Women in a Post Boko Haram Reality - IfeOluwa Nihinlola

Panelists: Fati Abubakar, Andrew Walker, Chitra Nagarajan

Moderator: Kadaria Ahmed

The predominant narrative about women who live in states under Boko Haram’s terror often portrays them as vulnerable, as victims of the terror group’s callousness. But, like every narrative, the story of women in a post Boko Haram reality is complex, more so than that which is heard in mainstream media.

In the panel at the Ake Book and arts festival moderated by Kadaria Ahmed, Chitra Nagarajan, a human rights activist working in the Borno, Fati Abubakar, a photographer, and Andrew Walker author of ‘Eat the Heart of the Infidel’: The Harrowing of Nigeria and the Rise of Boko Haram, spoke about these nuances that are often missed or ignored.

Chitra opened the conversation with how the men in the crisis, who are often targeted by the terrorists and the military, are often not spoken about. She spoke of the absence of men, for instance in IDP camps. “As a result of the men not being there, women are having to increasingly take on roles that they wouldn’t before,” she said.

Kadaria Ahmed pointed out the absence of women in Andrew Walker’s book, ‘Eat the Hear of the Infidel’ which he said was a result of his own inability to carry out the research that would have been necessary to write about them without making blanket statements. Andrew spoke of how, “at the very beginning of the move from the radical salafi doctrines that had been previously circulating, it was often the women who were most vocal and driving those things in village settings.”

Fati Abubakar expanded on this further, saying, sometimes, because of the way the women have no choice but to either go with their husbands or return home to hostility, they just had to join when their husbands went with the terror group. “I think it’s a power trip,” she said of the drive of some other women.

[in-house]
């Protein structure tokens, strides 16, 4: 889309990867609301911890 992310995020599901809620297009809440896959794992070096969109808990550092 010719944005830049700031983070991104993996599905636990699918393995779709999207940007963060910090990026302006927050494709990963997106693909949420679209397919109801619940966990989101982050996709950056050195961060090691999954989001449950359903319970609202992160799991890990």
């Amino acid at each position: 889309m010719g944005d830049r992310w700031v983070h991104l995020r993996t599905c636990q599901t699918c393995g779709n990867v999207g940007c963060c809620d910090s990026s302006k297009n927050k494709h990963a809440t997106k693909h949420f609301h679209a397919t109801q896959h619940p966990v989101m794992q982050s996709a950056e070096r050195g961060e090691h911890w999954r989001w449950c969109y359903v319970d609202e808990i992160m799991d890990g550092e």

She also spoke of how, for some of the women who became empowered with the Boko Haram ideology, it was a way to satisfy their ego. It also was freedom for others who, in the Boko Haram ideology, had the choice of divorcing their husbands and regaining some power by joining the group.

Andrew drew out the intersections between “gender, ethnicity, power, land, colonialist power” and said, “inside this Venn diagram is where Boko Haram really is.” He used the people of Gowza to illustrate this dynamics.

Following the thread of complexity, Chitra also spoke of how a lot of the women have an awareness of their agency, in contrast to the manner they’re usually portrayed as just victims. She pointed out how the group, at its onset, had a lot of support from the people, especially women who saw it, at the time, as an opportunity to break free.

Fati Abubakar spoke of the lack of emphasis on the change in roles of the women to being more breadwinners post Boko Haram. She also talked about how there are educated and empowered women in the North East of the country who, in spite of their low numbers, shouldn’t be ignored for a flat narrative of “depressed, traumatised women in the north.” She said, “Independence is independence regardless of education.”

Chitra, while speaking of the ways the crisis has made the women take on more decision-making roles in their communities, also cautioned about the backlash that would come with that change when the conflict ends (when the bullets stop firing) as men return to their villages. This, she pointed out, has precedence in the post-war realities of communities in other African countries.

The perspectives on women have changed, Fati Abubakar insisted: men are now more open to their women going out to work and provide. But she also pointed out how the men could become emasculated by this increasing power of women.

The women would not be content with reduced roles after the crisis subsides, Chitra explained. The conflict arising from these changes and men needing to protect their own power would probably lead to increasing domestic violence against women. This, she said, is what we have to start planning for now.

IfeOluwa Nihinlola edits and writes essays and short stories. He blogs at ifenihinlola.wordpress.com.